ensure enough capacity for all connected loads; a general rule of thumb when oversizing is to add an additional 10%
of the load to the system capacity.
Another important consideration regarding UPS system size is the effect on the facility power load. UPS systems
have power consumption beyond that of their connected loads. Due to inefficiencies in power conversion and battery
charging, UPSs will add to the overall system load. The exact efficiency of any given system will vary depending on
its type, quality and features. Double conversion systems have the lowest efficiency because of losses from the
double conversion process.
It is worth considering efficiency when comparing UPS systems, but battery charging is generally not included in
reported operating efficiencies. Charging efficiency will play a greater or lesser role depending on the frequency of
battery use. As a general rule of thumb, expect a conservative 20% increase in power load due to the UPS (10).

System Selection
In addition to the three main types of unitary UPS system (standby, line-interactive and double conversion), much of
the related equipment referenced above can be integrated into systems that are also able to address power quality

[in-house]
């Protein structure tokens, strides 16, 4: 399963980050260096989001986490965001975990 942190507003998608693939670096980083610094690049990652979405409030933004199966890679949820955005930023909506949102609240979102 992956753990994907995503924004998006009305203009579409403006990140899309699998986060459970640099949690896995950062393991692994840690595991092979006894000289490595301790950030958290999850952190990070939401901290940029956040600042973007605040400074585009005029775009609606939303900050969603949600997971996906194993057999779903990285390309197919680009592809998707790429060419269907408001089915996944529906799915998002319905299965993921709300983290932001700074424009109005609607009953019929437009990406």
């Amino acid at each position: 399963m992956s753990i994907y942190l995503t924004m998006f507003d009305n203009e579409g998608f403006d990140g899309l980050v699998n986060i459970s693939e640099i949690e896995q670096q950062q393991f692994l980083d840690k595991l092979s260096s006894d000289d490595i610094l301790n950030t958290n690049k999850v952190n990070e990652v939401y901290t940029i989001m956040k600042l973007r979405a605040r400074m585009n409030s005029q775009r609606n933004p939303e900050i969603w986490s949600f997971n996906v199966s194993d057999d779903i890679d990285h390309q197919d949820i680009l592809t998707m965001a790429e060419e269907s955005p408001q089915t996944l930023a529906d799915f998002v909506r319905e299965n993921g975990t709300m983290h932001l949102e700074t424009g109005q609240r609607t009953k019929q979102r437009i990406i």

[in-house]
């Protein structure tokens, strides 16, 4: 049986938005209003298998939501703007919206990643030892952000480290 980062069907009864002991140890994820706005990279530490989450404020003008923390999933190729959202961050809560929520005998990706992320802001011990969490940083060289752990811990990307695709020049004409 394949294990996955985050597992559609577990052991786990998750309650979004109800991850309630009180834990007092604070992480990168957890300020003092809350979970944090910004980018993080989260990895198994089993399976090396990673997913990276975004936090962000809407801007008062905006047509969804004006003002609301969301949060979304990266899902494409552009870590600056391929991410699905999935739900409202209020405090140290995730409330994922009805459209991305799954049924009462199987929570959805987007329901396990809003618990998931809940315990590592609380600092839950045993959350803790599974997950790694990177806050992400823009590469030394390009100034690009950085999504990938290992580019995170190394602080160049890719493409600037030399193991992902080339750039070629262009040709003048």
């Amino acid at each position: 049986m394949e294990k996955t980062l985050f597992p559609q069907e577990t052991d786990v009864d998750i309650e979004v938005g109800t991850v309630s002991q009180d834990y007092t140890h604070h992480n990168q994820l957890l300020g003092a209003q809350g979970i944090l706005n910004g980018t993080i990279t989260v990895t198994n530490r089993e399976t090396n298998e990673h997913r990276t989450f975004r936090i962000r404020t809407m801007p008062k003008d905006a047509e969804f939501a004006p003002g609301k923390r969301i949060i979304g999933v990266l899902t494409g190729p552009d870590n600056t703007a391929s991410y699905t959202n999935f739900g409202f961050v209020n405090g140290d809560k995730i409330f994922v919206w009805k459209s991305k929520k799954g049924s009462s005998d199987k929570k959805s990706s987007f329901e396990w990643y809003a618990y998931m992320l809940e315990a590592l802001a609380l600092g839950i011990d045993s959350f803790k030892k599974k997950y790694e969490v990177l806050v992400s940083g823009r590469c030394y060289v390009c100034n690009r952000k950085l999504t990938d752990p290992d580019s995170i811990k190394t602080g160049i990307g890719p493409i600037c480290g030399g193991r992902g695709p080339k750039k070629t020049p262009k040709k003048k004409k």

and backup power needs. Inverters, battery banks, voltage regulators and even inertia wheels may make up the
components of a cost-effective UPS solution that does not rely on a pre-packaged unit. General characteristics of
those options are outlined in the following table.


Double conversion

Battery/inverter system


Flywheel UPS

Cost (US$/VA)

0.18 - 1.10

1.40 - 2.40 (per W)

0.07 - 0.50

1.60 - 3.50

Capacity (kVA)

0.4 - 20+

1.3 - 2.2 (scalable)

1 - 2,000

10 -10,000

Normal mode

85% - 97%

90% - 93%

98% - 99%

97% - 99%

Backup time

minutes - hours (with

battery expansion)

hours - days

no backup

less than 1.5



US$ 500 per year and

battery replacement
every 5 - 10 years

US$ 300 per year and battery

replacement every 5 - 8 years


10 year

20 years with maintenance and

15 years
battery replacement

24 years

Typical power

Surges, Noise, Voltage,

Harmonics, Frequency

Surges, Noise, Voltage,

Harmonics, Frequency (in nocontact configuration)

Surges, Noise,
Voltage, Harmonics,



US$ 500 per year